Frozen shoulder (also known as adhesive capsulitis), also it is understandable from its name, is a disease in which shoulder movements are severely restricted and pain is accompanied. The frozen shoulder occurs after thickening and harden of the soft tissues surrounding the joint, especially the joint capsule. These thick and shortened tissues prevent shoulder movements.

Who is at risk for Frozen Shoulder?


Frozen shoulder is seen mostly in women between 40 and 65 years. Diabetes is the most important risk factor for frozen shoulder. 10-20% of frozen shoulders have diabetes. Other facilitating factors in individuals are; Thyroid gland diseases, patients with stroke (stroke), breast or heart surgery, Parkinson’s disease, arm injury, long time immobilized shoulders due to the reasons such as surgery, frozen shoulder risk is high.

What are the Symptoms of Frozen Shoulder?


Usually, a single shoulder become stiff, but in one third of patients, the stiffness may occur as bilateral. Limitation of movement is an early sign of frozen shoulder. If you have difficulty moving your hand over your head, to other shoulder and your back, your shoulder movements are restricted. Movement is restricted in all directions. The patient cannot comb its hair or touch its back. There is also increased shoulder and arm pain, especially at night.

The development of the frozen shoulder is slow, developing process, it develops in 3 stages and over a long period of time:


●In the first phase (early period, inflammation phase):

As the pain gradually increases, movements begin to be restricted in all directions. This circuit lasts about 1-3 months.


●Second phase (adhesion period, freezing phase):

During this period, the pain gradually decreases, but limitation of movement is evident. The movements were reduced by 50% compared to the opposite arm. This period ends in 4-6 months.


●Third phase (Decomposition phase):

Pain decreases rather well and shoulder movements slowly return. The situation begins to be normal. However, the patient cannot move his shoulder at all.  At the end of the second year, most symptoms of the disease subsided, but about one of fifth of patients still have uncomfortable pain and limitation of movement. Shoulder movements are partially improved after this period. If it is treated well, the range of motion of the shoulder is almost restored. Some patients may require surgery to provide shoulder motion.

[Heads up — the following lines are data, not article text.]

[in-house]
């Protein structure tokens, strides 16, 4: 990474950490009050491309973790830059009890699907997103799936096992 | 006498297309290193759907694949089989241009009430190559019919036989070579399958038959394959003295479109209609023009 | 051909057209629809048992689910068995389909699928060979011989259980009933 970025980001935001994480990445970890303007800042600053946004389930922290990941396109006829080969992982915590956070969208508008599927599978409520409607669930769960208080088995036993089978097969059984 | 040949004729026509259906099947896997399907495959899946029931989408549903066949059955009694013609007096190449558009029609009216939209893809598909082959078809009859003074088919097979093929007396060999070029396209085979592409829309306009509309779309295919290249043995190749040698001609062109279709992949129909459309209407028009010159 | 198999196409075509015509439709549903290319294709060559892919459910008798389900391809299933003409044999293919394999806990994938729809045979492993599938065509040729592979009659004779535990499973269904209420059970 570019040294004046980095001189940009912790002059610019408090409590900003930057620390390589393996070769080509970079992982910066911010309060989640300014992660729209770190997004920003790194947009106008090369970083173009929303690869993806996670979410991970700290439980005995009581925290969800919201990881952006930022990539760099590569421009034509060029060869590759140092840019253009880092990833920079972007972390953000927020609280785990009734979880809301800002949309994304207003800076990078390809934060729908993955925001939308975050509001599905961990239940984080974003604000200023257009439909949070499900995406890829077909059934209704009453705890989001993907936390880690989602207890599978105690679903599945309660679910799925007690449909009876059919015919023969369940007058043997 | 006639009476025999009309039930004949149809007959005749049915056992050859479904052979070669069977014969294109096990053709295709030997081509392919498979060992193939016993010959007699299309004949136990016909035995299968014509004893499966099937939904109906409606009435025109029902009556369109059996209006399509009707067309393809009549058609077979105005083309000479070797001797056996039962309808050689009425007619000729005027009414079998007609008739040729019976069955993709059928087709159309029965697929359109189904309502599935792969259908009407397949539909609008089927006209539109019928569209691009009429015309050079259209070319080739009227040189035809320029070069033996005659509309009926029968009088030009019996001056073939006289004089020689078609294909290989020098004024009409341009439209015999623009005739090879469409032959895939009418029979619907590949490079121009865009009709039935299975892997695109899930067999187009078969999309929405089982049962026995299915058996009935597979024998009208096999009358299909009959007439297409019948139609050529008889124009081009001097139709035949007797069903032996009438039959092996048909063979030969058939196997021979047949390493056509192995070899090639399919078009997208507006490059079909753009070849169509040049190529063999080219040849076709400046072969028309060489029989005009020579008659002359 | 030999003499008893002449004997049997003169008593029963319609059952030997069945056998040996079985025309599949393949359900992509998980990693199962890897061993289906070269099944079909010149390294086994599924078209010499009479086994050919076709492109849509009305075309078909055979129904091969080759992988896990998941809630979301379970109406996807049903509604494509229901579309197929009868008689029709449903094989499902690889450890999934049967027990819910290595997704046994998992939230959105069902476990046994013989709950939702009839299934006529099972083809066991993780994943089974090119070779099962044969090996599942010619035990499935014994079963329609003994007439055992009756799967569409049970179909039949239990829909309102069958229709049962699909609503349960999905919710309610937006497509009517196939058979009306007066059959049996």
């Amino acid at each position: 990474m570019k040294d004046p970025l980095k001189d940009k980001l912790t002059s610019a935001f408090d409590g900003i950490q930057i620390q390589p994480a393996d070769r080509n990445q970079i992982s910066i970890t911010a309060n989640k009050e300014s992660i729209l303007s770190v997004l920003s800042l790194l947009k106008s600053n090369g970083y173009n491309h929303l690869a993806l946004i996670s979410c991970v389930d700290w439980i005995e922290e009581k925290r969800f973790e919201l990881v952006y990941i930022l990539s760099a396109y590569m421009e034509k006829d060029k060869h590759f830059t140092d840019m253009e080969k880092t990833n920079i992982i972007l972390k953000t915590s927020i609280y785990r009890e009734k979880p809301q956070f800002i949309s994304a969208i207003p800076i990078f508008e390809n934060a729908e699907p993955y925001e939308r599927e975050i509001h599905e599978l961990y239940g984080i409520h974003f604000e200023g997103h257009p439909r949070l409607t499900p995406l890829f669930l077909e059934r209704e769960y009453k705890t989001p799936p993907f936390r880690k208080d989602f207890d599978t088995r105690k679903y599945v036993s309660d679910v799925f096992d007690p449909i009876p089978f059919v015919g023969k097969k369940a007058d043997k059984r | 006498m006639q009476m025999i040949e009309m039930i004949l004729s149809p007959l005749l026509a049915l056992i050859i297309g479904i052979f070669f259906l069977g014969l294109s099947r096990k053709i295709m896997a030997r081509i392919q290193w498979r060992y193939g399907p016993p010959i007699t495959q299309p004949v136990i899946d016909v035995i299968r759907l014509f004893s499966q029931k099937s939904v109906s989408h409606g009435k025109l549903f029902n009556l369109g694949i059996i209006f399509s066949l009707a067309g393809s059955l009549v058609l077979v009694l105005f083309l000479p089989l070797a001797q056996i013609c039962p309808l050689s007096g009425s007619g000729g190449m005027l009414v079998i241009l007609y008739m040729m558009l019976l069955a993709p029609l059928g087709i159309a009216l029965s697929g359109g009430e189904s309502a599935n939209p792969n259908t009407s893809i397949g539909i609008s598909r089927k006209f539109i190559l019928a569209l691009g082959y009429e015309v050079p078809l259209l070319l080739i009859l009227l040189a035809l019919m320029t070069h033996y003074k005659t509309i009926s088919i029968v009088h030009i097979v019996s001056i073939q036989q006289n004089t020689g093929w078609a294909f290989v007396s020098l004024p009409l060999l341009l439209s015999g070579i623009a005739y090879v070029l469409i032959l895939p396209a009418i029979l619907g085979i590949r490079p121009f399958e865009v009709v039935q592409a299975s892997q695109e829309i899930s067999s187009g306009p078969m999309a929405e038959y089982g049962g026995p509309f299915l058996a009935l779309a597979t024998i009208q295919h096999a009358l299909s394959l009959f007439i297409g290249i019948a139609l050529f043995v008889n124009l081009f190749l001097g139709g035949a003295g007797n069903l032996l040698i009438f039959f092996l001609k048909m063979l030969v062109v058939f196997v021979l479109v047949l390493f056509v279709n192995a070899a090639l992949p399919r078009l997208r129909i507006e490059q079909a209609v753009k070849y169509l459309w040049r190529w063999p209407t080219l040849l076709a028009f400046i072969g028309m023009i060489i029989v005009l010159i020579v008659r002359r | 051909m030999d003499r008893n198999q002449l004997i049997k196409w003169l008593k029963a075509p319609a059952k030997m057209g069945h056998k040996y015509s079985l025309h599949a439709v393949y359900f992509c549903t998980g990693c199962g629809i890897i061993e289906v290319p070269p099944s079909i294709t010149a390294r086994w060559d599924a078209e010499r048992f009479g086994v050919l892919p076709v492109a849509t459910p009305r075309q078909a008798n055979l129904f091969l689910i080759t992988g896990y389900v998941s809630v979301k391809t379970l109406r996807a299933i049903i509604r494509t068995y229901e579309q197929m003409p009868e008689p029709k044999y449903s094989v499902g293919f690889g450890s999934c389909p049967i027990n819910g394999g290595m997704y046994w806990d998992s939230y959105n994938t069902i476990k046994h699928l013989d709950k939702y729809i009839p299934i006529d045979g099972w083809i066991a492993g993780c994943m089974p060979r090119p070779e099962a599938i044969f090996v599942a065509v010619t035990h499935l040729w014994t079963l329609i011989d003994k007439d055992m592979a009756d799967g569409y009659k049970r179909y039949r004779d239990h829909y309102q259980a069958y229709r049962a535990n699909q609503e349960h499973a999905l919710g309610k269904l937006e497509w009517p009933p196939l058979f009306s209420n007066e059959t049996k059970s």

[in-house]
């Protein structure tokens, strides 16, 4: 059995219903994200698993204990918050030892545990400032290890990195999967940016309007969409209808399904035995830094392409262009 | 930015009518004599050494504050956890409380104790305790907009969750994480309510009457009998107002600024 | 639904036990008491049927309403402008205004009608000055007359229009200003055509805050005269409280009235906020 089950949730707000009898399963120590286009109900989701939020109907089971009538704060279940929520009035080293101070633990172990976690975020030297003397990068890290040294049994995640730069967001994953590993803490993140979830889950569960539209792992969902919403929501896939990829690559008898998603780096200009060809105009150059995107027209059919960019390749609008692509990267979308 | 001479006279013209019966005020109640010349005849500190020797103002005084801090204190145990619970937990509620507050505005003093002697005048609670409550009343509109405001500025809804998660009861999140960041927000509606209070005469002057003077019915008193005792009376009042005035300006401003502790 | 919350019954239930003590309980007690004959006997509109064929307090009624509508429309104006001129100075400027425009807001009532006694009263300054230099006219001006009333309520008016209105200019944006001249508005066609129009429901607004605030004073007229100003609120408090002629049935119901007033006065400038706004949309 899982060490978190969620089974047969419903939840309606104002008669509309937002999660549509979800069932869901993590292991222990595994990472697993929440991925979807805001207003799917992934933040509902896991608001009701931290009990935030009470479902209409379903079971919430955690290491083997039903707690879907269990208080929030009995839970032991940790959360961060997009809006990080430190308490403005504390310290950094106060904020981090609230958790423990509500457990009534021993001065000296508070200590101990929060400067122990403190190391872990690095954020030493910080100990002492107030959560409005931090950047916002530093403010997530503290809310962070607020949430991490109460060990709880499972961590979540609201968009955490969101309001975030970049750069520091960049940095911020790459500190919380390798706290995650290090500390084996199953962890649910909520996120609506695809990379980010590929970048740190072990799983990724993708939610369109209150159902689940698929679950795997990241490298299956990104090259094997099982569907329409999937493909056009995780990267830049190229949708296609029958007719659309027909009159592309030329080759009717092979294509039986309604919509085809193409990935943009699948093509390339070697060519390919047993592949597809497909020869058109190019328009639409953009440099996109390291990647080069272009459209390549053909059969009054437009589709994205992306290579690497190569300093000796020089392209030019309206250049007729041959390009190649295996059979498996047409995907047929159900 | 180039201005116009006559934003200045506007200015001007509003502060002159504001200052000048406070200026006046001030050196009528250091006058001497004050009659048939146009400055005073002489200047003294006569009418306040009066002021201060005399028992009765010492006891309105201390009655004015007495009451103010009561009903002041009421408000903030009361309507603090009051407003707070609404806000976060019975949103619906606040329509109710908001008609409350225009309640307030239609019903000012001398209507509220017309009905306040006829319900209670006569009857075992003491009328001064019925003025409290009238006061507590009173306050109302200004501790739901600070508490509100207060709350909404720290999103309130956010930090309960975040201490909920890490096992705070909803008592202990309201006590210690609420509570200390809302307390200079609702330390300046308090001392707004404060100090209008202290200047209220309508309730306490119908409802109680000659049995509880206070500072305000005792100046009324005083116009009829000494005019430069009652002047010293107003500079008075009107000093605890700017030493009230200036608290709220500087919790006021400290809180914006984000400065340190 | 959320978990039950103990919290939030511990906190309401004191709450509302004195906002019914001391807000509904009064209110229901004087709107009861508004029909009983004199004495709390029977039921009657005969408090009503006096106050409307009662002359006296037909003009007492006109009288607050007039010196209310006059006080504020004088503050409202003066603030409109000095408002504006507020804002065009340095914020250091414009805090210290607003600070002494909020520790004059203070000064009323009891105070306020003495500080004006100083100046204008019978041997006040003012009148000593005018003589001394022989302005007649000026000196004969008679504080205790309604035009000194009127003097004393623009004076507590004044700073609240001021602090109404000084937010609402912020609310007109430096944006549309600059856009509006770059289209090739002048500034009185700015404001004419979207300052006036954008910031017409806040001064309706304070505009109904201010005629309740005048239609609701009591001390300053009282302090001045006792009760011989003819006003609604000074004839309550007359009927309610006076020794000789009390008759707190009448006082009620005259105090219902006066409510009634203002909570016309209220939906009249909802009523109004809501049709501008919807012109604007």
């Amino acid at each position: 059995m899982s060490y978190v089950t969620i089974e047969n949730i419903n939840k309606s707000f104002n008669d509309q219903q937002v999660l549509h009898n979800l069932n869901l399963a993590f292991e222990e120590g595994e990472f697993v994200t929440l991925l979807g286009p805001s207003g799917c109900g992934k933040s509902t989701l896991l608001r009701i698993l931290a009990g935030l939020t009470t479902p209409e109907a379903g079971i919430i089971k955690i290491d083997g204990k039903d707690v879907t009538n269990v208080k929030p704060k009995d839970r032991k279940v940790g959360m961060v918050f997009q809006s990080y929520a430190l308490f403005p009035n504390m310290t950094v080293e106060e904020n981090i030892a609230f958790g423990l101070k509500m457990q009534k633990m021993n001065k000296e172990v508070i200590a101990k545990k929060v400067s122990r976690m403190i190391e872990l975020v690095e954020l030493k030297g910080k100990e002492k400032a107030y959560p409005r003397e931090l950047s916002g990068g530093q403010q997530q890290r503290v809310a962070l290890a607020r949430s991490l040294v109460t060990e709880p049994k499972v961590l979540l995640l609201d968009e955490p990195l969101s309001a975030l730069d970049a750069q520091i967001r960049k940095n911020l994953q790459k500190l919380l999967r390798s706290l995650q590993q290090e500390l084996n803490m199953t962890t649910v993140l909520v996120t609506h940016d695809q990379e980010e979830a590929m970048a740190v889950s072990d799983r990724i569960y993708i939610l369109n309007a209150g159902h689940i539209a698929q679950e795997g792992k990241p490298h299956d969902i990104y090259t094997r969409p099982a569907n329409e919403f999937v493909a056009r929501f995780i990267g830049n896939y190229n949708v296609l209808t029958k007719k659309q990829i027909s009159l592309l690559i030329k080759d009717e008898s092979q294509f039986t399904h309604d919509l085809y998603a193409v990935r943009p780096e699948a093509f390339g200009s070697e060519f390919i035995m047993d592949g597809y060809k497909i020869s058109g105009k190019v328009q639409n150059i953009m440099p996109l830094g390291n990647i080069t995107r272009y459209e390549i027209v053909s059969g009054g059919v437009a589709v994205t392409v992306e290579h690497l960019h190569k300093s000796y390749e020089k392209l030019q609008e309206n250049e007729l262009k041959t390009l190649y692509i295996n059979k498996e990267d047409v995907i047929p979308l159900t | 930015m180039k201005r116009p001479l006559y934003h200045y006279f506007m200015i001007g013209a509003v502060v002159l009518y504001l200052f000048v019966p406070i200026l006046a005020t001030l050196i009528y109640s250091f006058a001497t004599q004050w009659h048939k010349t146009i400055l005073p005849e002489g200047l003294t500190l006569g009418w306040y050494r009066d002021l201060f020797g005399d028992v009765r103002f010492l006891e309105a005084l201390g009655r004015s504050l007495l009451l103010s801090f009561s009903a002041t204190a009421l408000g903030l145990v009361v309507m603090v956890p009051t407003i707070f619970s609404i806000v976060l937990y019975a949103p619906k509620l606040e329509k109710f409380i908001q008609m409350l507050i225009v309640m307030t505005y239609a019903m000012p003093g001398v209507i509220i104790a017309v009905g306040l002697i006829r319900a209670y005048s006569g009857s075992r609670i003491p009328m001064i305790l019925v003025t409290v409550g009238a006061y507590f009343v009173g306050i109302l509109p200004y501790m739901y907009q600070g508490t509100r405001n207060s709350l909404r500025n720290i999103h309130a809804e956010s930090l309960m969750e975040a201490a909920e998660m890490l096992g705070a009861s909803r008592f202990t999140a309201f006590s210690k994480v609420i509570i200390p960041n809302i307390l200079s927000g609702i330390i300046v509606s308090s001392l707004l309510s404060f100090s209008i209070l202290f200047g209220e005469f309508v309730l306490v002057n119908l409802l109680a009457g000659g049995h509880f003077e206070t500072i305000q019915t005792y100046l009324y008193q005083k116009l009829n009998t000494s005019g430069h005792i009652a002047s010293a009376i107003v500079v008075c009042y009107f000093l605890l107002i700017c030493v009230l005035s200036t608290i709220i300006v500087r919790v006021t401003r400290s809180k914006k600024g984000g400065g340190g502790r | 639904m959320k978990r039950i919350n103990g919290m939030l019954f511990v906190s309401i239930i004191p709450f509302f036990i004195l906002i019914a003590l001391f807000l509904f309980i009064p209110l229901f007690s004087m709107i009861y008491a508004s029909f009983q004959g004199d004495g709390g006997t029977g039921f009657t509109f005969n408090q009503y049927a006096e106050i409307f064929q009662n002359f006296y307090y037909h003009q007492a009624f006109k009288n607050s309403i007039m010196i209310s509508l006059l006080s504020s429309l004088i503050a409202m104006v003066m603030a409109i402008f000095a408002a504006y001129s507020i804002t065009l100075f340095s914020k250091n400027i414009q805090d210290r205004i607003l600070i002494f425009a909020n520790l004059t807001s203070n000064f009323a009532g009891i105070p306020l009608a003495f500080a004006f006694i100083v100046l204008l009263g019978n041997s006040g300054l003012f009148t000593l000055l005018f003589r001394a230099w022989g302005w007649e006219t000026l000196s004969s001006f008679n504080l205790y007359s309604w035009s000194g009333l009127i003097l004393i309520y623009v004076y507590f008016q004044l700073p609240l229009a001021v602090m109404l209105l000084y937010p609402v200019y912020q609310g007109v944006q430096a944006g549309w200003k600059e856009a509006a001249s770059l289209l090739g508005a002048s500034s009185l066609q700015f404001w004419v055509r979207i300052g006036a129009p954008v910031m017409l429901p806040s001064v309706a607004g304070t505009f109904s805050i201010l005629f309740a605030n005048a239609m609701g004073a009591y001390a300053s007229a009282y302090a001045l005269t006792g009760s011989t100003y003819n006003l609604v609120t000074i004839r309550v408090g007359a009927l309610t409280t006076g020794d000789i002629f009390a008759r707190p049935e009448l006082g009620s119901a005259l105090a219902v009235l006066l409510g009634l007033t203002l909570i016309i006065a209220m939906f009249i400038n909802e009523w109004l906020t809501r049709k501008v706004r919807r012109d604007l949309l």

How to diagnose Frozen Shoulder?

The diagnosis of frozen shoulder is made by examination. It is seen by the physician, that shoulder movements are limited both actively and passively MRI may be requested not to diagnose frozen shoulder but to distinguish other problems.


How is Frozen Shoulder Treated ?

The primary treatment of frozen shoulder is non-surgical methods. Treatment is based on relieving pain and restoring movements. Anti-inflammatory pain medications and intra-articular cortisone injections, stretching and cold applications in the first phase which will not increase the pain are used for this purpose. After the freezing phase and when the pain subsides, more challenging exercises can be started. Again, to relieve pain; nerve blocks, radiofrequency and burning the pain sensation receiving nerve can give good results.


In patients who have not responded to non-surgical treatments for six months, manipulation under general anaesthesia may be performed. After full muscle relaxation during manipulation, the doctor loosens the capsule with various manoeuvres and opens shoulder movements. After a serious rehabilitation program, shoulder movements which re-obtained are preserved.


If the shoulder movements cannot be achieved by manipulation, the soft tissues that are thickened and which prevent movements are loosened by cutting in arthroscopic surgery. Rehabilitation should be performed after frozen shoulder surgery. Even after surgery, the frozen shoulder can recur in 5-10%.


What if the Frozen Shoulder is left untreated?

The duration of disease continuation varies from patient to patient after the onset of frozen shoulder complaints. In the literature, it is seen that the disease persists for 3-10 years in untreated cases. Although this long period of time, it is possible that in many patients, shoulder mobility is almost completely restored. However, in some of the untreated frozen shoulder patients, movement limitation and sequellae remain.